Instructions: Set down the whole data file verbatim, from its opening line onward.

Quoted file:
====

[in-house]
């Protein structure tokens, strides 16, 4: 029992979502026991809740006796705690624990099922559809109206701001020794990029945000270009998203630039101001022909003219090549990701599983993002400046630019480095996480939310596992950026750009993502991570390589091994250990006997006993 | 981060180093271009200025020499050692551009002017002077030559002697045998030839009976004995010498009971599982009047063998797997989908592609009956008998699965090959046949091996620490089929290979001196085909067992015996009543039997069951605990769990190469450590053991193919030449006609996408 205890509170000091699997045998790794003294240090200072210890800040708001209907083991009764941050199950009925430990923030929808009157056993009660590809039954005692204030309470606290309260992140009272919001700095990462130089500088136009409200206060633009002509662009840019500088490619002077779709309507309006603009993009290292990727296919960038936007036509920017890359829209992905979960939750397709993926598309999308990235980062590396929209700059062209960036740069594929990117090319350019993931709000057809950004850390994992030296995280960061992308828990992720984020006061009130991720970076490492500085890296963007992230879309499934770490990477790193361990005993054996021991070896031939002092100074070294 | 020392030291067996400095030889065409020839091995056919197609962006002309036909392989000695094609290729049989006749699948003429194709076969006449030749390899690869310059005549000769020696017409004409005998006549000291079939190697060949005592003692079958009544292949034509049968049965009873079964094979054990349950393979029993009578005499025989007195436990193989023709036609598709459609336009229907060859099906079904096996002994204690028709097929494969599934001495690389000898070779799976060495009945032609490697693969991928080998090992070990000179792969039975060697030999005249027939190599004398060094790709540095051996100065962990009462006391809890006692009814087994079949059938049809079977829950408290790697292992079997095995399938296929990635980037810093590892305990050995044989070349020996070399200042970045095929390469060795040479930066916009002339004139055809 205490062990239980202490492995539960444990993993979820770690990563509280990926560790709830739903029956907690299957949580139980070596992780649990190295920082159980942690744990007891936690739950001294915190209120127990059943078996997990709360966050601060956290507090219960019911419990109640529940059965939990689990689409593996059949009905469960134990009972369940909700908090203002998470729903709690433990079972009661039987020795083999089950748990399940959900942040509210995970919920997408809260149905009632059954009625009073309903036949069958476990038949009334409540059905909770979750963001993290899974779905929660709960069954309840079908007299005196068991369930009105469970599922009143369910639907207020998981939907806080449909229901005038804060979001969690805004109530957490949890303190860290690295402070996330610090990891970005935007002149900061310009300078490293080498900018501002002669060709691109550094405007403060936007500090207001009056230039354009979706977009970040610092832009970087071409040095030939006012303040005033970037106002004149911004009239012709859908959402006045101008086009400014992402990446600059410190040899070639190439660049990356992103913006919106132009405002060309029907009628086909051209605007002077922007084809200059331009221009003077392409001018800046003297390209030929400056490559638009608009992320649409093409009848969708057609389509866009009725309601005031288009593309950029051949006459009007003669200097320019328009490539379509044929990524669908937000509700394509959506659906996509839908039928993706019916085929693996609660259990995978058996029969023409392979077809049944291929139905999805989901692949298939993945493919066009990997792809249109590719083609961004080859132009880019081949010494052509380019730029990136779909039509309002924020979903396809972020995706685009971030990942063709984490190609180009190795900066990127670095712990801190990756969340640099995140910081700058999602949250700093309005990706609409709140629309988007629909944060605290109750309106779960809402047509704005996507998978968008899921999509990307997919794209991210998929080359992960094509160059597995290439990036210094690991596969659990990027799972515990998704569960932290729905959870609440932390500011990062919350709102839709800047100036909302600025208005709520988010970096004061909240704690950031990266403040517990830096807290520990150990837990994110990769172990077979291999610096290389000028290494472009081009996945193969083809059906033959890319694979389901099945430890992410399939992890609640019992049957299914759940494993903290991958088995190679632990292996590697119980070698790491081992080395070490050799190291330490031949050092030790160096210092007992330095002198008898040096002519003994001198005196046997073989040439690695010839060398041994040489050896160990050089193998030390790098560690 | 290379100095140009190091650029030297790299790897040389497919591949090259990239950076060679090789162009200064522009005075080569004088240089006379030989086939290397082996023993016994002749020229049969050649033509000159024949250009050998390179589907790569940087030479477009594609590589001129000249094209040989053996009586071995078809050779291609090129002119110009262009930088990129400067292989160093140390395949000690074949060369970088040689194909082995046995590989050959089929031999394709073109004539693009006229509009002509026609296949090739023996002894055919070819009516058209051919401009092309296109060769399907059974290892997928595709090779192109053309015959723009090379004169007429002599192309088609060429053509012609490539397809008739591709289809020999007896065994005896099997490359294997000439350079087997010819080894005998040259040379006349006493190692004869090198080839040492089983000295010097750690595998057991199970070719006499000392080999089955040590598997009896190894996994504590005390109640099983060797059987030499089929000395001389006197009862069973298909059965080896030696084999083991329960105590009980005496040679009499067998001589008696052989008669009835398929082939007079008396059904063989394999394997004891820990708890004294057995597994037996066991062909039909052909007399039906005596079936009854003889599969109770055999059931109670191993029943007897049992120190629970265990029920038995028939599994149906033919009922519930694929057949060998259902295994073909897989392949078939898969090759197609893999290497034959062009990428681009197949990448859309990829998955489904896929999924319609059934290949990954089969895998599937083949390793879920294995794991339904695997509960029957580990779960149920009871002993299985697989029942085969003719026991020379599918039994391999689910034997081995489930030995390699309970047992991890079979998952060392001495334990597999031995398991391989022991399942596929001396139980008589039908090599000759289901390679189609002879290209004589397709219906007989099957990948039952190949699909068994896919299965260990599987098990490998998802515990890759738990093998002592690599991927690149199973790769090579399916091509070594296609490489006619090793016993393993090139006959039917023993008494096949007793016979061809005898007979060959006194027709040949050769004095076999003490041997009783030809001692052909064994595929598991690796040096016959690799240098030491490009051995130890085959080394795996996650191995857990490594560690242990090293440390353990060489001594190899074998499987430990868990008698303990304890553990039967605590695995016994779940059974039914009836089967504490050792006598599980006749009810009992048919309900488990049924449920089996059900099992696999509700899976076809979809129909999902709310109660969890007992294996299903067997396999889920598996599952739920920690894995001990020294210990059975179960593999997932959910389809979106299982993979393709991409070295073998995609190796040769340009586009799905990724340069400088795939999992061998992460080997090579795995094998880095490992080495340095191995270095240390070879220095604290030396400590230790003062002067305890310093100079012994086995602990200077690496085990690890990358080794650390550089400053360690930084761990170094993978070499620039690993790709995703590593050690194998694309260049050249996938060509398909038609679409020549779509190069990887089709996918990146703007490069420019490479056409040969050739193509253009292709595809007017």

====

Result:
[in-house]
């Protein structure tokens, strides 16, 4: 029992979502026991809740006796705690624990099922559809109206701001020794990029945000270009998203630039101001022909003219090549990701599983993002400046630019480095996480939310596992950026750009993502991570390589091994250990006997006993 | 981060180093271009200025020499050692551009002017002077030559002697045998030839009976004995010498009971599982009047063998797997989908592609009956008998699965090959046949091996620490089929290979001196085909067992015996009543039997069951605990769990190469450590053991193919030449006609996408 205890509170000091699997045998790794003294240090200072210890800040708001209907083991009764941050199950009925430990923030929808009157056993009660590809039954005692204030309470606290309260992140009272919001700095990462130089500088136009409200206060633009002509662009840019500088490619002077779709309507309006603009993009290292990727296919960038936007036509920017890359829209992905979960939750397709993926598309999308990235980062590396929209700059062209960036740069594929990117090319350019993931709000057809950004850390994992030296995280960061992308828990992720984020006061009130991720970076490492500085890296963007992230879309499934770490990477790193361990005993054996021991070896031939002092100074070294 | 020392030291067996400095030889065409020839091995056919197609962006002309036909392989000695094609290729049989006749699948003429194709076969006449030749390899690869310059005549000769020696017409004409005998006549000291079939190697060949005592003692079958009544292949034509049968049965009873079964094979054990349950393979029993009578005499025989007195436990193989023709036609598709459609336009229907060859099906079904096996002994204690028709097929494969599934001495690389000898070779799976060495009945032609490697693969991928080998090992070990000179792969039975060697030999005249027939190599004398060094790709540095051996100065962990009462006391809890006692009814087994079949059938049809079977829950408290790697292992079997095995399938296929990635980037810093590892305990050995044989070349020996070399200042970045095929390469060795040479930066916009002339004139055809 205490062990239980202490492995539960444990993993979820770690990563509280990926560790709830739903029956907690299957949580139980070596992780649990190295920082159980942690744990007891936690739950001294915190209120127990059943078996997990709360966050601060956290507090219960019911419990109640529940059965939990689990689409593996059949009905469960134990009972369940909700908090203002998470729903709690433990079972009661039987020795083999089950748990399940959900942040509210995970919920997408809260149905009632059954009625009073309903036949069958476990038949009334409540059905909770979750963001993290899974779905929660709960069954309840079908007299005196068991369930009105469970599922009143369910639907207020998981939907806080449909229901005038804060979001969690805004109530957490949890303190860290690295402070996330610090990891970005935007002149900061310009300078490293080498900018501002002669060709691109550094405007403060936007500090207001009056230039354009979706977009970040610092832009970087071409040095030939006012303040005033970037106002004149911004009239012709859908959402006045101008086009400014992402990446600059410190040899070639190439660049990356992103913006919106132009405002060309029907009628086909051209605007002077922007084809200059331009221009003077392409001018800046003297390209030929400056490559638009608009992320649409093409009848969708057609389509866009009725309601005031288009593309950029051949006459009007003669200097320019328009490539379509044929990524669908937000509700394509959506659906996509839908039928993706019916085929693996609660259990995978058996029969023409392979077809049944291929139905999805989901692949298939993945493919066009990997792809249109590719083609961004080859132009880019081949010494052509380019730029990136779909039509309002924020979903396809972020995706685009971030990942063709984490190609180009190795900066990127670095712990801190990756969340640099995140910081700058999602949250700093309005990706609409709140629309988007629909944060605290109750309106779960809402047509704005996507998978968008899921999509990307997919794209991210998929080359992960094509160059597995290439990036210094690991596969659990990027799972515990998704569960932290729905959870609440932390500011990062919350709102839709800047100036909302600025208005709520988010970096004061909240704690950031990266403040517990830096807290520990150990837990994110990769172990077979291999610096290389000028290494472009081009996945193969083809059906033959890319694979389901099945430890992410399939992890609640019992049957299914759940494993903290991958088995190679632990292996590697119980070698790491081992080395070490050799190291330490031949050092030790160096210092007992330095002198008898040096002519003994001198005196046997073989040439690695010839060398041994040489050896160990050089193998030390790098560690 | 290379100095140009190091650029030297790299790897040389497919591949090259990239950076060679090789162009200064522009005075080569004088240089006379030989086939290397082996023993016994002749020229049969050649033509000159024949250009050998390179589907790569940087030479477009594609590589001129000249094209040989053996009586071995078809050779291609090129002119110009262009930088990129400067292989160093140390395949000690074949060369970088040689194909082995046995590989050959089929031999394709073109004539693009006229509009002509026609296949090739023996002894055919070819009516058209051919401009092309296109060769399907059974290892997928595709090779192109053309015959723009090379004169007429002599192309088609060429053509012609490539397809008739591709289809020999007896065994005896099997490359294997000439350079087997010819080894005998040259040379006349006493190692004869090198080839040492089983000295010097750690595998057991199970070719006499000392080999089955040590598997009896190894996994504590005390109640099983060797059987030499089929000395001389006197009862069973298909059965080896030696084999083991329960105590009980005496040679009499067998001589008696052989008669009835398929082939007079008396059904063989394999394997004891820990708890004294057995597994037996066991062909039909052909007399039906005596079936009854003889599969109770055999059931109670191993029943007897049992120190629970265990029920038995028939599994149906033919009922519930694929057949060998259902295994073909897989392949078939898969090759197609893999290497034959062009990428681009197949990448859309990829998955489904896929999924319609059934290949990954089969895998599937083949390793879920294995794991339904695997509960029957580990779960149920009871002993299985697989029942085969003719026991020379599918039994391999689910034997081995489930030995390699309970047992991890079979998952060392001495334990597999031995398991391989022991399942596929001396139980008589039908090599000759289901390679189609002879290209004589397709219906007989099957990948039952190949699909068994896919299965260990599987098990490998998802515990890759738990093998002592690599991927690149199973790769090579399916091509070594296609490489006619090793016993393993090139006959039917023993008494096949007793016979061809005898007979060959006194027709040949050769004095076999003490041997009783030809001692052909064994595929598991690796040096016959690799240098030491490009051995130890085959080394795996996650191995857990490594560690242990090293440390353990060489001594190899074998499987430990868990008698303990304890553990039967605590695995016994779940059974039914009836089967504490050792006598599980006749009810009992048919309900488990049924449920089996059900099992696999509700899976076809979809129909999902709310109660969890007992294996299903067997396999889920598996599952739920920690894995001990020294210990059975179960593999997932959910389809979106299982993979393709991409070295073998995609190796040769340009586009799905990724340069400088795939999992061998992460080997090579795995094998880095490992080495340095191995270095240390070879220095604290030396400590230790003062002067305890310093100079012994086995602990200077690496085990690890990358080794650390550089400053360690930084761990170094993978070499620039690993790709995703590593050690194998694309260049050249996938060509398909038609679409020549779509190069990887089709996918990146703007490069420019490479056409040969050739193509253009292709595809007017």